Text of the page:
All posts filed under: Civil Code of Quebec

University can recoup pension monies

Carleton University won the right to reclaim nearly $500,000 in pension benefits made to a former political science professor who was missing for years before his remains were found in the woods near his Quebec home after the Quebec Court of Appeal held that the pension plan plainly states that the benefits ceased when the beneficiary died.

Appeal court overturns $5.6 million award

A lower court ruling that awarded $5.6 million to a vessel fleet operator was overturned by the Quebec Court of Appeal after it held that the trial judge erred by applying the Civil Code of Quebec to settle a dispute instead of Canadian maritime law.

In a majority decision, the appeal court held that disputes concerning the repair and supply of engine parts to a ship is subject to Canadian maritime law, and therefore common law rules apply rather than civil law rules of delictual liability. As Canadian maritime law applies, the appeal court reaffirms it is the common law of contract and tort that applies to these cases.

The ruling, met with a sigh of relief by the maritime business world, dispels confusion and uncertainty engendered by the lower court ruling as it reaffirms that Canadian maritime law applies uniformly across Canada and “ousts” the application of provincial law, according to maritime lawyers.

Quebec court rules that religious marriages do not necessarily carry any legal obligations

A controversial Quebec Superior Court decision that ruled that religious marriages do not necessarily carry any legal obligations under civil law may have alarming and sweeping consequences, according to family law experts.

The “disturbing” ruling creates a new category of civil status in Quebec, undermines long-held views of religious marriages, and will possibly expose women to vulnerable situations where they will be pressured into celebrating a religious marriage without the protection afforded by civil law, cautioned family lawyers.

Tobacco companies do not have to pay initial $1.13 billion in tobacco class action suit

Three Canadian tobacco companies will not have to make an immediate $1.13 billion payment to Quebec smokers who won a landmark class action suit after the Quebec Court of Appeal held that the justification for the provisional execution is weak, the prejudice to the firms serious, and that the balance of convenience weighs in their favour.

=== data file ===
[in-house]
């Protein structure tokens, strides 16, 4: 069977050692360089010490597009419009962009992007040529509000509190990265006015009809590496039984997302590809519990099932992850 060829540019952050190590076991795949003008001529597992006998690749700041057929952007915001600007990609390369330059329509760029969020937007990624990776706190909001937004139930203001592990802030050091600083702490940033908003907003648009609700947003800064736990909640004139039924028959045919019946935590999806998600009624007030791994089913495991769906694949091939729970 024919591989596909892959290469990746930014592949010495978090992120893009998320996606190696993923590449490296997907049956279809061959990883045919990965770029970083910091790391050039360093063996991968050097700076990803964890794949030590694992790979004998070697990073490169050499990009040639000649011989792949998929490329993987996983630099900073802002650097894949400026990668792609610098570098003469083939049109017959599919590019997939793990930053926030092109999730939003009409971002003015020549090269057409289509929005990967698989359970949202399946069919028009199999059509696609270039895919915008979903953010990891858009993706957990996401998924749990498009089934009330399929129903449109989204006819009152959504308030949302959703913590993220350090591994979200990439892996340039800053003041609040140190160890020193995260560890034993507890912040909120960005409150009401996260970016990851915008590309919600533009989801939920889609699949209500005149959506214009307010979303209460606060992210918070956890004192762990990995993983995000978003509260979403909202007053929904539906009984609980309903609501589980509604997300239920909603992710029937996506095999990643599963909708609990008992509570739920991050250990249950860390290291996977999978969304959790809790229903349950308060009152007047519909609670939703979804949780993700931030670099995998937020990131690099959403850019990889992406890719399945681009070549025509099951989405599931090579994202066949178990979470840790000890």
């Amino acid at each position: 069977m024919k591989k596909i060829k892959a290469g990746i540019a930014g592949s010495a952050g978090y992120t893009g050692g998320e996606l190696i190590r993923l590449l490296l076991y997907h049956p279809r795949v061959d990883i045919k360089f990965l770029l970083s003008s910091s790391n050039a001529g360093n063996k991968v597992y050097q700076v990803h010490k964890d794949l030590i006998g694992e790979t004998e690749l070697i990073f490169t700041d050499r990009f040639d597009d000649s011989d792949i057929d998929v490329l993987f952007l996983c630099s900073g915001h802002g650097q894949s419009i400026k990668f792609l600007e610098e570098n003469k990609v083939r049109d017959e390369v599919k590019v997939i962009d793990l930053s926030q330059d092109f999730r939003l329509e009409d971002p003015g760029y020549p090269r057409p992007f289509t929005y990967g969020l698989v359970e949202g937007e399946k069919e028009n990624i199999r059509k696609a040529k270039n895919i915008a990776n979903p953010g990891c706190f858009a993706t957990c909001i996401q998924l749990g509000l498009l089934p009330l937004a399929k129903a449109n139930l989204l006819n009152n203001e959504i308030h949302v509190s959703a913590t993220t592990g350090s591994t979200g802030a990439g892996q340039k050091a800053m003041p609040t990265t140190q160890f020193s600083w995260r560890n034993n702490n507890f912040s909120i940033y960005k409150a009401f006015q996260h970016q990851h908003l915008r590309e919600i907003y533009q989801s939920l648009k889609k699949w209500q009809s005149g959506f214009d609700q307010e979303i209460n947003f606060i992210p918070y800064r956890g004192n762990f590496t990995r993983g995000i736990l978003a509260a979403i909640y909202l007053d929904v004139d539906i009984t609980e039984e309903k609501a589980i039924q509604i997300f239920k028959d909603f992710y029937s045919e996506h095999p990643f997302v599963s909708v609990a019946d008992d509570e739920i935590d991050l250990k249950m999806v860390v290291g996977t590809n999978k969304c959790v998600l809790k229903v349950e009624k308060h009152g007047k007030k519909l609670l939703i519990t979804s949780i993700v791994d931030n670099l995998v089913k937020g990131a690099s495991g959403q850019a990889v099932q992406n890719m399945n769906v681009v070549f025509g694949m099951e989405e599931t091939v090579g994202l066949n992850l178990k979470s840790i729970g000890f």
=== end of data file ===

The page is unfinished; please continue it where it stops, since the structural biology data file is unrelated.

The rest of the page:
An initial payment of $1.13 billion was due this weekend after Quebec Superior Justice Brian Riordan held in Létourneau c. JTI-MacDonald Corp., 2015 QCCS 2382 that it was “high time that the companies started to pay for their sins” and “high time” for the plaintiffs and their lawyers to receive some relief from the “gargantuan” financial burden of bringing the tobacco companies to justice.

But the three-judge appeal court panel found that the existence of those “sins” is sub judice, or under judicial consideration, by the Court of Appeal, and therefore this “weakness in the order behooves our intervention.”

Confidentiality breach proves expensive for federal government

The federal government and two employees who worked for an Employee Assistance Program were ordered to pay nearly $175,000 for breaching the rights of an employee who sought their assistance in a case that underlines the importance for employers and personnel to safeguard confidential information.

“Employers must draw lessons from this ruling on how to deal with confidential and private information of employees,” said Sébastien Lorquet, a labour and employment lawyer with Fasken Martineau DuMoulin LLP. “They must understand that if confidential and private information is disclosed and that it causes harm to an employee, then employers and employees at fault can be held liable for damages incurred by the employee who suffered harm.”

Employers have duties towards employees working abroad

An electrician who launched a $190,000 suit against the scandal-plagued engineering firm SNC-Lavalin for failing to “rapidly and efficiently” evacuate him from Libya while the African nation was in the midst of a civil war lost his court battle after Quebec Superior Court held that the “troubles and inconvenience” he suffered were due to the “insurrection” in the country.

In a ruling that sheds light on the responsibilities employers have towards employees who work abroad, Justice Louis Lacoursière held that while article 51 of the Quebec Act Respecting Occupational Health and Safety (Act) does not apply beyond the borders of Quebec, employers are nevertheless bound under article 2087 of the Civil Code of Québec to take “any measures” to protect the health, safety, and dignity of employees even if they work out of the country.